In terms of food, I didn’t have anything too adventurous but I did have fish and chips outside the Tower of London, what could be more British I ask? Although, to be fair, the were among the poorest I’ve eaten.

A quick note on costs: it would be higher but a few London things are free, also my transport costs are low because I was only in London and not really travelling around.

I also feel like I should elaborate on the lowlight: the beggar. I was waiting at a bus stop (after, I’m sure, the first of many logisitical mishaps!). He’s after money to help treat a wound on his leg. I say “I’m sorry, I haven’t got any cash (I try to limit what I carry).” To which his response is “How are you getting on the bus then you c**t?” To which I say “With my card!” That’s London for you…

Strawbs – written 9 July 2016, published 14 July 2016

P.S: Mum – sorry about the swearing but they were quotations in both instances!

London by night 

Rosetta Stone

Well played Just Eat!

Imperial War Museum guns

We can but dream, hust ignore the Zimbabwe bit!

One of Churchill’s maps

An interesting piece from a museum, an artist and doctor put this together.  It’s all the pills an average person takes in their lifetime.  It’s about 11 metres long…

Crazy London I – naked cyclists

Crazy London II – pretty sure the above cyclists don’t give a…

# hostel life

Now I see where George R R Martin got his idea for Daenerys’s multiple titles. Interesting fact a magnum is two bottles, but a Nebuchadnezzar is twenty, he must have been a right lad!

Tower of London 

Firstly, it’s hard to believe I spent most of my twenty eight years on this planet in this country without actually going inside this place. Where to start? It’s pretty hard to sum up nearly a millenium of history with a five hour visit. Pro tip: if you go make sure to take the Yeoman (Beefeater tour), it’s great, especially if you get the man I had who just ripped the piss out of the American tourists! Although, to my shame, they knew more about our history than I did.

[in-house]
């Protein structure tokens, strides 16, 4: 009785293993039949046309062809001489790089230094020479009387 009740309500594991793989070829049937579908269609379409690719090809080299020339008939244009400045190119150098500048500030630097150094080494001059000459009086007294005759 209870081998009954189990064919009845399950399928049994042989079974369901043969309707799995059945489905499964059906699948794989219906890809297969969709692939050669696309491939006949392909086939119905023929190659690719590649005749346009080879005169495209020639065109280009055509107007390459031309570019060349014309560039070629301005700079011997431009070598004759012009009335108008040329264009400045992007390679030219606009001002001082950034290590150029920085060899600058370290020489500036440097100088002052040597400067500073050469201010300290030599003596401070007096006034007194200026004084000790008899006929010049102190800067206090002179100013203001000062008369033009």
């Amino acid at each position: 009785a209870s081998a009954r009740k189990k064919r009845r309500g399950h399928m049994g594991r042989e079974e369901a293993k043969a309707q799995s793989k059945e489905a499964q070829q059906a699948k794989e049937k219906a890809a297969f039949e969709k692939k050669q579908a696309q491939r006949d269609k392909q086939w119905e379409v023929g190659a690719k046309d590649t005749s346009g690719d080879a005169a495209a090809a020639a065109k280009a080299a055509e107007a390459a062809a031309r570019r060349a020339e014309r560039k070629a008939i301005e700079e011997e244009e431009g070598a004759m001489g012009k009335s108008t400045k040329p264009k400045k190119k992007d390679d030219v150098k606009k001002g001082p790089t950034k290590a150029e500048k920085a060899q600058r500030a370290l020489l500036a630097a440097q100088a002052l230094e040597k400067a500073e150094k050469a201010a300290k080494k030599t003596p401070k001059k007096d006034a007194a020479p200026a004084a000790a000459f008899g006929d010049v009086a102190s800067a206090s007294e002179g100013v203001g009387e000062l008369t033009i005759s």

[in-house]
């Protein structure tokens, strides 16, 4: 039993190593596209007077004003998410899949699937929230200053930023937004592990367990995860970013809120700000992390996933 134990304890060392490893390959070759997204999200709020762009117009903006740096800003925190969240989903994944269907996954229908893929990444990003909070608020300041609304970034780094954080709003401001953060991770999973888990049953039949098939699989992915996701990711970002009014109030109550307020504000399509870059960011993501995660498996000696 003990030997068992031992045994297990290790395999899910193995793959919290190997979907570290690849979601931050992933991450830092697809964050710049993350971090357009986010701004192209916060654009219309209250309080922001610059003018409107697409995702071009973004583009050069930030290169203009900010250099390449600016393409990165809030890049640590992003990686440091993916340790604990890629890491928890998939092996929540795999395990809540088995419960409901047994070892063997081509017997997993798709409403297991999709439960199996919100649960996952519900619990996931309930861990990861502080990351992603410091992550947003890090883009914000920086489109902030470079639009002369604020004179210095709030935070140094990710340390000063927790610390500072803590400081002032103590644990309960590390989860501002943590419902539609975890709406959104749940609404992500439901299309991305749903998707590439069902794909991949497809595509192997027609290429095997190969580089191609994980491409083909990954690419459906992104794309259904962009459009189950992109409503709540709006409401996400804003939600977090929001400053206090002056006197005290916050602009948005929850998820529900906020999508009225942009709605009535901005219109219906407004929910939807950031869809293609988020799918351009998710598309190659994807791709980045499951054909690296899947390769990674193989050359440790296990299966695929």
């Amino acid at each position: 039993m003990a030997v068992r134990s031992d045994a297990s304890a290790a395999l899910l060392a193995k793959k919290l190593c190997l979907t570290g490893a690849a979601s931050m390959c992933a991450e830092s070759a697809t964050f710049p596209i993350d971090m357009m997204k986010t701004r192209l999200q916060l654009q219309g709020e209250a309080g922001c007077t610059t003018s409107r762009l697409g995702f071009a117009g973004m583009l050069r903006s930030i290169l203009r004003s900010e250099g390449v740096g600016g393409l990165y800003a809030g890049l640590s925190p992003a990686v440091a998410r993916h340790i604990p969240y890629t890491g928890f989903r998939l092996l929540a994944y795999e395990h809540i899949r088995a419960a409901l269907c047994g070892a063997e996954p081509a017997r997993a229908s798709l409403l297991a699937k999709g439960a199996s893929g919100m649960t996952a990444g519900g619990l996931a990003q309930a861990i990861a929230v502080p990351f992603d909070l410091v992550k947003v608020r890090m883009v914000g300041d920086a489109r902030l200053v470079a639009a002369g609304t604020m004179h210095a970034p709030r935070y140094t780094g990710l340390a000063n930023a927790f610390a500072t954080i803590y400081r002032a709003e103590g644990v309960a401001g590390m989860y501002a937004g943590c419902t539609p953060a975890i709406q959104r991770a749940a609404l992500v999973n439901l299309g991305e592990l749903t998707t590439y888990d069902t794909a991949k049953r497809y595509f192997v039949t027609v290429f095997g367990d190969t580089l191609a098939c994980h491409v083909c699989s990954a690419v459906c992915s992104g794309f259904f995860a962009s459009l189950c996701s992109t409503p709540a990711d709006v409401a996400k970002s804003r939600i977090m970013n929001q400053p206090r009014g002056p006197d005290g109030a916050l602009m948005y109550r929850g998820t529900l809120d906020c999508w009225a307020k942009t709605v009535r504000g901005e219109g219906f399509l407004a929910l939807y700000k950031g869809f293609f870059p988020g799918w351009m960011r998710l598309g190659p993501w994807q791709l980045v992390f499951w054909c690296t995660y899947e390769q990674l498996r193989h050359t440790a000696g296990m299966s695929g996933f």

So, I still haven’t really started yet have I? The highlights are The Chapel of St Peter ad Vincula (circa 1,500 executed traitors were buried there); the Crown Jewels (I thought it was just the crown, it turns out it includes each monarchs crown (it’s one each apparently…) and loads of other things including a gold bowl that holds 1,400 bottles of wine; the tour of the White Tower (which William I ordered the building of) that includes the amouries and the history thereof (Henry VIII’s armour is in there and let’s just say he thought quite a lot of himself regarding a certain area…); the Yeoman’s stories including the Bloody Execution which required five swings of the Headsman’s axe and the neck still wasn’t severed!  Also, the inscriptions on the walls by prisoners, some of which were being tortured and most of which are circa five hundred years old is really something.

All that and I haven’t even mentioned the lions, the polar bears, the elephants and the huuuuge cannons. Also, Guy Fawkes was tortured on the rack there to reveal his co-conspirators, although I think I’d prefer that to the Scavenger’s Daughter (if you don’t know, look it up, or don’t if you’d prefer!).

P.S: If you don’t like history, especially the gory horribe parts I suggest you stop reading my blog.

Strawbs – written 10 June 2016, published 11 June 2016 (posted on new blog 14 July 2016).


In case you don’t know what it looks like!

The Scavenger’s Daughter

Good idea…

Worth a shot I suppose…

Nice try Henry VIII!